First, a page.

People Save Crisp Bills, Spend Grubby Ones; We're Hardwired for Harmony

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Discovered: Money straight from the mint is more likely to be saved; brains respond well to harmony; shedding light on dark energy; human ancestors started eating grass 3 million years ago.

Crisp money less likely to be spent. This goest against everything we ever learned from rap videos where crisp Benjamins fly out of hands like so much confetti, but apparently the newer a bill is, the less likely people are to spend it. The team of researchers from the University of Winnipeg and the University of Guelph who came to this conclusion also found the converse to be true—the grubbier paper money is, the more people try to get rid of it. "The physical appearance of money can alter spending behavior," write lead authors Gabrizio Di Muro and Theodore J. Noseworthy. "Consumers tend to infer that worn bills are used and contaminated, whereas crisp bills give them a sense of pride in owning bills that can be spent around others." [University of Chicago Press Journals

Hardwired to enjoy harmonies. Why is it that no matter how cheesy we think syrupy vocal harmonies may be, they still hit a certain musical sweet spot no other sound can hit? The answer may lie in the structure of our ears and brains, according to research led by University of Montreal psychoacoustician Marion Cousineau. Certain spacings of aural frequencies sound pleasant, while others sound dissonant. And maybe those qualities aren't just a matter of taste, but rather a physiological reaction. Cousineau and colleagues studied people with amusia (the inability to discern pitch), discovering that even they disliked music that causes normal subjects to perceive "beating," the warbling effect provoked by musical dissonance. This suggests the perception of beating isn't what makes dissonance annoying, but that it has something to do with the perception of harmonicity. [Science Now]

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Illuminating dark energy. As a depressed younger Alvy Singer knew all too well, the universe is expanding at an accelerating rate. And astronomers think that the substance spurring that expansion is dark energy. Now, the Baryon Oscillation Spectroscopic Survey team thinks they've come up with a way to study this dark energy more closely, even 10 billion years back. They think that by tracking the movement of quasars, they can trace the activity of dark energy way back to earlier eras of the universe's history. "We know very little about dark energy but one of our ideas is that it is a property of space itself—when you have more space, you have more energy," says Portsmouth University researcher and BOSS team-member Dr Matthew Pieri. "So, dark energy is something that increases with time. As the Universe expands, it gives us more space and therefore more energy, and at some point dark energy takes over from gravity to end the deceleration and drive an acceleration."  [BBC News]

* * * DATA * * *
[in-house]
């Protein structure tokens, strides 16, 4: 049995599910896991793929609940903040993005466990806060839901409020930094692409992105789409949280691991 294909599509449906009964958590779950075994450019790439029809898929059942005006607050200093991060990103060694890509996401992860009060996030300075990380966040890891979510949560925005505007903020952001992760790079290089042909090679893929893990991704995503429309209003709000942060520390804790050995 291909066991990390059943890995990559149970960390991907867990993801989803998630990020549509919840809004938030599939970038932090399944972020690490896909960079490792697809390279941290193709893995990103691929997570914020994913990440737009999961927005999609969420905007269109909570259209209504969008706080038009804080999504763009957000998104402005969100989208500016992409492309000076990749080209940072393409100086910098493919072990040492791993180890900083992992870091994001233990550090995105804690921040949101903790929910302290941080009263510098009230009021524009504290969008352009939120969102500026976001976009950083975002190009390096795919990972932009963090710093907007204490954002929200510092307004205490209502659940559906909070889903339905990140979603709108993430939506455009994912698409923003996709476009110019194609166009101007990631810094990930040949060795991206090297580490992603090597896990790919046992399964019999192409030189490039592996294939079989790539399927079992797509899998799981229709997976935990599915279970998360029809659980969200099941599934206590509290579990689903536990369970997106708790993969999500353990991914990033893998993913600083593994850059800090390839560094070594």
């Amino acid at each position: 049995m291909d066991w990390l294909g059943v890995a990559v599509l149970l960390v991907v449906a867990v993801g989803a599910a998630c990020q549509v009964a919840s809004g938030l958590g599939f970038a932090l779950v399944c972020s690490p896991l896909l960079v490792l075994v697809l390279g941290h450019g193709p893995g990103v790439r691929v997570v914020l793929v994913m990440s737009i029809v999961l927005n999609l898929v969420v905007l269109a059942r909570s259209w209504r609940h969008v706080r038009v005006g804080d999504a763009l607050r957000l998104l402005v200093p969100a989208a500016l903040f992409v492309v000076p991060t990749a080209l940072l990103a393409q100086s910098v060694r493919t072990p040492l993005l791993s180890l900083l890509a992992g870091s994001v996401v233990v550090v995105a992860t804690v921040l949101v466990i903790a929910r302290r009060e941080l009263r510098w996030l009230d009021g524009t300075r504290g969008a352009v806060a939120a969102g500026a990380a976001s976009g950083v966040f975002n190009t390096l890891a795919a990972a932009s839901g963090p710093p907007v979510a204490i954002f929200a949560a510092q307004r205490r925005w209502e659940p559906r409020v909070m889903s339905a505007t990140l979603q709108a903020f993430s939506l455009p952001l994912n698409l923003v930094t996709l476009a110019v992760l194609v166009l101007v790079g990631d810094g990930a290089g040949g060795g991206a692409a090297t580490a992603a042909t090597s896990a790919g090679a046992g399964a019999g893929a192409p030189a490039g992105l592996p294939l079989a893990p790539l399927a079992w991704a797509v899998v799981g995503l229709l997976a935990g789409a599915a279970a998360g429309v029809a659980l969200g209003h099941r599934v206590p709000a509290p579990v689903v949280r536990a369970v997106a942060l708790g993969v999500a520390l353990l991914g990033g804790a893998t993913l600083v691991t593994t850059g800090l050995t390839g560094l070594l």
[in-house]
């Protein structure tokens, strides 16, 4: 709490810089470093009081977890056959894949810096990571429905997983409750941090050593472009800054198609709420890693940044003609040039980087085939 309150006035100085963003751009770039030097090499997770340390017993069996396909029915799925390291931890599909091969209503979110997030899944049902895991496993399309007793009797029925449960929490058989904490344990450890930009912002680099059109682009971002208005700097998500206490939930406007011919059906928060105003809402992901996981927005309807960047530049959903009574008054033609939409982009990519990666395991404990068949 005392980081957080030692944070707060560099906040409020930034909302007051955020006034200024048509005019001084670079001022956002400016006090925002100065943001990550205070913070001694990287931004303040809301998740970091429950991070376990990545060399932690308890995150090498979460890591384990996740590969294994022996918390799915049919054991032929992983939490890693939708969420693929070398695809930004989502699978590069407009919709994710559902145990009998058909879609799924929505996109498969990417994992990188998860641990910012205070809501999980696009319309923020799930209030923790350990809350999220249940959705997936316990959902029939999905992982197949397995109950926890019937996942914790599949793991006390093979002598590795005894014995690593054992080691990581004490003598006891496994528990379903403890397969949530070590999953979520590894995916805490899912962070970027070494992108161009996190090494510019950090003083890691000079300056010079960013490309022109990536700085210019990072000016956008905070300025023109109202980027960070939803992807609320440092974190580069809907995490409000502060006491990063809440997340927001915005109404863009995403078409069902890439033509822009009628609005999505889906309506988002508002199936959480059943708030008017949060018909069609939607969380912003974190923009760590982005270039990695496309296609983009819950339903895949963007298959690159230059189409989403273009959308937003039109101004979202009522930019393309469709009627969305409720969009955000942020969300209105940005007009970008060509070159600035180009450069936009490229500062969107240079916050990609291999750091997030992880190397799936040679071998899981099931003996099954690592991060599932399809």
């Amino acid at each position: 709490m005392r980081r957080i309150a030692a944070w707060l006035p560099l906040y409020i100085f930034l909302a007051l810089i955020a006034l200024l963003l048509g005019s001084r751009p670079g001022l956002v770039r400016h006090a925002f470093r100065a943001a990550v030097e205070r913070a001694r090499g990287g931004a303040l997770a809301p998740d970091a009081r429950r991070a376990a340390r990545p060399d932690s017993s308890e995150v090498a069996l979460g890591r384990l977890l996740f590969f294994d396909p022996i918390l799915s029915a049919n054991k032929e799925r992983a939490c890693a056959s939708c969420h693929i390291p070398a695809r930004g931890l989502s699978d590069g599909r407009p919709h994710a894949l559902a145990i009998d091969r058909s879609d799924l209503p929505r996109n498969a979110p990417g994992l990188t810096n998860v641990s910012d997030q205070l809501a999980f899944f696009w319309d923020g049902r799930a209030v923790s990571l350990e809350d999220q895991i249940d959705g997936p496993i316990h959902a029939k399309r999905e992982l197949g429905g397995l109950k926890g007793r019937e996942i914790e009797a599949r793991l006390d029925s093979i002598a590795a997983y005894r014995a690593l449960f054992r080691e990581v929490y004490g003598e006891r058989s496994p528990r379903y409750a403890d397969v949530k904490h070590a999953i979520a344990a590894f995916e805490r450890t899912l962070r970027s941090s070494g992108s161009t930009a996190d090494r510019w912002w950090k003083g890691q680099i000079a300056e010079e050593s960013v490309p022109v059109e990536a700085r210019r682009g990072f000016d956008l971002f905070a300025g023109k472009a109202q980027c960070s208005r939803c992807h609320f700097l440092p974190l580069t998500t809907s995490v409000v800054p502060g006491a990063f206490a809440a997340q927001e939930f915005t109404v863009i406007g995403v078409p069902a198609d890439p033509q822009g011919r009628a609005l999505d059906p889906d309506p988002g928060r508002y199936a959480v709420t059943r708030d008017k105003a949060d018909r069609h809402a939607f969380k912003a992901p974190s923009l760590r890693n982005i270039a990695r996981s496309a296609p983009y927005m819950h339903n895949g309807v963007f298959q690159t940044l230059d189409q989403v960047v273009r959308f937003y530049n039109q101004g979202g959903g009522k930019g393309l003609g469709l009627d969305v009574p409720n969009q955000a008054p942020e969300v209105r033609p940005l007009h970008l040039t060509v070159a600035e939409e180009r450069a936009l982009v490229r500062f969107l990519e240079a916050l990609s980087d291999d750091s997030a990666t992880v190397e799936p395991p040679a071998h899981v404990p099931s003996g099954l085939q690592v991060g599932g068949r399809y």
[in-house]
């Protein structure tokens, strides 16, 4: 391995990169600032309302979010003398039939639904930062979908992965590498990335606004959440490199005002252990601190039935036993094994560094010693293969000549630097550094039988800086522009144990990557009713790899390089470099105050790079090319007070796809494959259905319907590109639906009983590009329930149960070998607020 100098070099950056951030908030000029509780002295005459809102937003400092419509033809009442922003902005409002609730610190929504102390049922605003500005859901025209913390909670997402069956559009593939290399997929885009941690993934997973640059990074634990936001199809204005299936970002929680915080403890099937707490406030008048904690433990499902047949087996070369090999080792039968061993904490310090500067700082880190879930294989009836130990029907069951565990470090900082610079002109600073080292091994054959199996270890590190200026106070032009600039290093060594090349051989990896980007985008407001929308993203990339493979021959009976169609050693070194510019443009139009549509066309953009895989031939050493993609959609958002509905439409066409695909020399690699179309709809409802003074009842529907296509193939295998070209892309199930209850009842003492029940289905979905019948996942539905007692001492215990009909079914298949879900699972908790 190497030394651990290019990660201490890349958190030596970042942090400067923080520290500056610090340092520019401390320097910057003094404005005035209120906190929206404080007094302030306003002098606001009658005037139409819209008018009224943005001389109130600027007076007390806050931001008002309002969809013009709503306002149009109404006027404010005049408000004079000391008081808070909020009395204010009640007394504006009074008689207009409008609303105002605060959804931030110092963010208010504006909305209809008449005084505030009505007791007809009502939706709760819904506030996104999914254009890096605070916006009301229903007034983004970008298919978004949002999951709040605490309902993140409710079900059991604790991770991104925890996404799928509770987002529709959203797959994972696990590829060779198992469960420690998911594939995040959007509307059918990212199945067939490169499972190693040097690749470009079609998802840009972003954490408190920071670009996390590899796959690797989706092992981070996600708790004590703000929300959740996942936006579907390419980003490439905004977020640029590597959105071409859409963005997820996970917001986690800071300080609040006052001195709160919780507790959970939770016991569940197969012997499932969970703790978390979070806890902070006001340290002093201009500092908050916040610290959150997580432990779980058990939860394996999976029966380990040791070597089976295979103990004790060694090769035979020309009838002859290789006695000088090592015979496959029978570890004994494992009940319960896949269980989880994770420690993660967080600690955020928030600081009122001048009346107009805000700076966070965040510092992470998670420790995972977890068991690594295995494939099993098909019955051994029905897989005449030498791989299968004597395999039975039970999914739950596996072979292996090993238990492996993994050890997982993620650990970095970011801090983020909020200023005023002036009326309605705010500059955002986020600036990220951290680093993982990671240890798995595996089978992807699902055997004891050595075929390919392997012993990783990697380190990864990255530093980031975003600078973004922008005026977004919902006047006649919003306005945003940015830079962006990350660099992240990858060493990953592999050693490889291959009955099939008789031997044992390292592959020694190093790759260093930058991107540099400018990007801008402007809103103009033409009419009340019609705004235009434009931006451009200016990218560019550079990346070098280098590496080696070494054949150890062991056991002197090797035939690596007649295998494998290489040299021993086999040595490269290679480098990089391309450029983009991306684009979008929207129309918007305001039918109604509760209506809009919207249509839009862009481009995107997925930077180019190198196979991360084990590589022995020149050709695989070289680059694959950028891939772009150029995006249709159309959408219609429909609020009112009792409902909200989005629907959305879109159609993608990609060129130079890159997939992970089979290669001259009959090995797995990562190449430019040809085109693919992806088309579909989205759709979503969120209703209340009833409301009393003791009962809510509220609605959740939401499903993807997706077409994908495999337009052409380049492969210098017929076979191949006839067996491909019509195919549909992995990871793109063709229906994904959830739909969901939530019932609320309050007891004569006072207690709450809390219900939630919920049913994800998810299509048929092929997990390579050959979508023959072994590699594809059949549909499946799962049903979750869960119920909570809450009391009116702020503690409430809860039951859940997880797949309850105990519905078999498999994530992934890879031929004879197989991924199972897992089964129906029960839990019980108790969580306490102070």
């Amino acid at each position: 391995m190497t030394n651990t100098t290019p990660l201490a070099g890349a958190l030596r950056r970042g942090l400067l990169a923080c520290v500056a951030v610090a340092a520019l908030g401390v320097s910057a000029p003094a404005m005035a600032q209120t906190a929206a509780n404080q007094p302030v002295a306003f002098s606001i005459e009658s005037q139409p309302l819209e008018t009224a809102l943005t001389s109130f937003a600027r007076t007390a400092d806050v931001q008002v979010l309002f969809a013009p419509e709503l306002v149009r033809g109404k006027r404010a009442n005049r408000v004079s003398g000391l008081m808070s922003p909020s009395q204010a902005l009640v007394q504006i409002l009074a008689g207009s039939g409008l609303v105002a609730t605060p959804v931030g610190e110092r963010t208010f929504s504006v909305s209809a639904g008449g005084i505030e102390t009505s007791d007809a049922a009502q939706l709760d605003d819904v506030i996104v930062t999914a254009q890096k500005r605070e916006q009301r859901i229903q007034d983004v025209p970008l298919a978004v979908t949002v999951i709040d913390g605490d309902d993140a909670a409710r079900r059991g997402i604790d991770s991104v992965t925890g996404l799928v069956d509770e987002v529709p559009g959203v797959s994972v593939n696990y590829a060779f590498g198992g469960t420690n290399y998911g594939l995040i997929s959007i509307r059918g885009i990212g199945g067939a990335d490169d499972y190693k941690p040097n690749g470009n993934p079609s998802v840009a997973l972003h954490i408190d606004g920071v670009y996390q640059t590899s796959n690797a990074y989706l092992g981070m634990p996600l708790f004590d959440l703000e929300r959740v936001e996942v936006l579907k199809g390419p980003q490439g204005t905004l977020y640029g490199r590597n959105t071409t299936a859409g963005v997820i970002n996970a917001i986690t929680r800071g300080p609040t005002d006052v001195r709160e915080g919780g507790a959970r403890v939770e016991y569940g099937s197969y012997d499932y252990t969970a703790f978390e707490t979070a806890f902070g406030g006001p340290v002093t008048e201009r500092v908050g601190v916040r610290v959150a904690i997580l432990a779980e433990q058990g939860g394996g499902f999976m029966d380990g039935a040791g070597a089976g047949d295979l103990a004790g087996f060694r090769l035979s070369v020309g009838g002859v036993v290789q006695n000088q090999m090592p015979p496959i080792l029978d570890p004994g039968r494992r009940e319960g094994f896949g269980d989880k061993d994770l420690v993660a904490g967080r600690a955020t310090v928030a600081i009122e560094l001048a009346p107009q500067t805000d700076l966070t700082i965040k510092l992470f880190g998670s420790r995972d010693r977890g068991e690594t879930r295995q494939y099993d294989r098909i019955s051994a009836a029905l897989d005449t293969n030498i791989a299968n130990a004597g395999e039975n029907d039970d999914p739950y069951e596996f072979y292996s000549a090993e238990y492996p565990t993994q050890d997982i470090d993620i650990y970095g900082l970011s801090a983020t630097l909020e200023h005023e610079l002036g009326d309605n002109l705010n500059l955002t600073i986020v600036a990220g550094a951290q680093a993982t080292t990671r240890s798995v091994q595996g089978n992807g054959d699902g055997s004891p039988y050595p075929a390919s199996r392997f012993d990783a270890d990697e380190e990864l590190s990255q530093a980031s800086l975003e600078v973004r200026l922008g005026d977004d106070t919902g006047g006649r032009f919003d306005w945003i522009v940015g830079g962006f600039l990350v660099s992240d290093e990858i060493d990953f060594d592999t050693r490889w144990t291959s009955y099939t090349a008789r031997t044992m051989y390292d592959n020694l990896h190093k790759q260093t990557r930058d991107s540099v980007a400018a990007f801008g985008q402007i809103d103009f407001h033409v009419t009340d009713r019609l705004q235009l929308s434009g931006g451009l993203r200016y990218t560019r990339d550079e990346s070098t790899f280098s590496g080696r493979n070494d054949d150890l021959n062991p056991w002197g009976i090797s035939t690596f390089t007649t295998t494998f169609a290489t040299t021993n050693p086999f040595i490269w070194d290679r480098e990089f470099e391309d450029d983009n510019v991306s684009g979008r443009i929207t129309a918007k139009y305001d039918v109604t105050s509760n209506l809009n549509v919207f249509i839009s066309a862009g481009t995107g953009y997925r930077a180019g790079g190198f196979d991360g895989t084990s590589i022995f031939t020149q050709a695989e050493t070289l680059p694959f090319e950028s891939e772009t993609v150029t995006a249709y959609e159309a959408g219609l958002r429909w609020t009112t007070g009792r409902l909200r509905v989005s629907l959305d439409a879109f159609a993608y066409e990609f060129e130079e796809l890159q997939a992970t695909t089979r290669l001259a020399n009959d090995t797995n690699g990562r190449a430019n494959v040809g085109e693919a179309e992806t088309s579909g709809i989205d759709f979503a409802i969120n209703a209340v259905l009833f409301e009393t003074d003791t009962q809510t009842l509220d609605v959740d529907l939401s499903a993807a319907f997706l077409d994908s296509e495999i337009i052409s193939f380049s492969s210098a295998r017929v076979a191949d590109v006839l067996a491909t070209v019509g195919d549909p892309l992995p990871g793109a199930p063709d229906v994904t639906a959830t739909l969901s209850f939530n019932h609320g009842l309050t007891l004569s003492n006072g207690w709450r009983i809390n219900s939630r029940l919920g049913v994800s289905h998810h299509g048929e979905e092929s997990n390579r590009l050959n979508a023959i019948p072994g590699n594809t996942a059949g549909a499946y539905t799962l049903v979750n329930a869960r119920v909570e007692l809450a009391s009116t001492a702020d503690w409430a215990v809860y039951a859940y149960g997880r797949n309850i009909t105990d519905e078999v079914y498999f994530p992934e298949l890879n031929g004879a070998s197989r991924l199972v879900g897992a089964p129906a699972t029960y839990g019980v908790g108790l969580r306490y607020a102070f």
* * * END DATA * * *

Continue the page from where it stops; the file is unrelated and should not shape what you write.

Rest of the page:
Human ancestors started eating grass 3 million years ago. Some humans may have been vegetarian before they were even fully human, according to University of Oxford archaeologist Julia Lee-Thorp and her colleagues. They found evidence in the remains of a Australopithecus bahrelghazali specimen that this early human ancestor ate grasses and sedges, perhaps exclusively, as early as 3 million years ago. These proto-humans lived in Central Africa's savanna and wooded regions, where they shunned leaves, fruit, and other standard food sources for other early humans. "Australopithecus somehow made a living on the grassy savanna of Chad," comments University of Illinois at Urbana–Champaign anthropologist Stanley Ambrose. "Whether it ate a lot of grass or the meat of grazing animals cannot easily be determined from this chemical analysis." [Science News]

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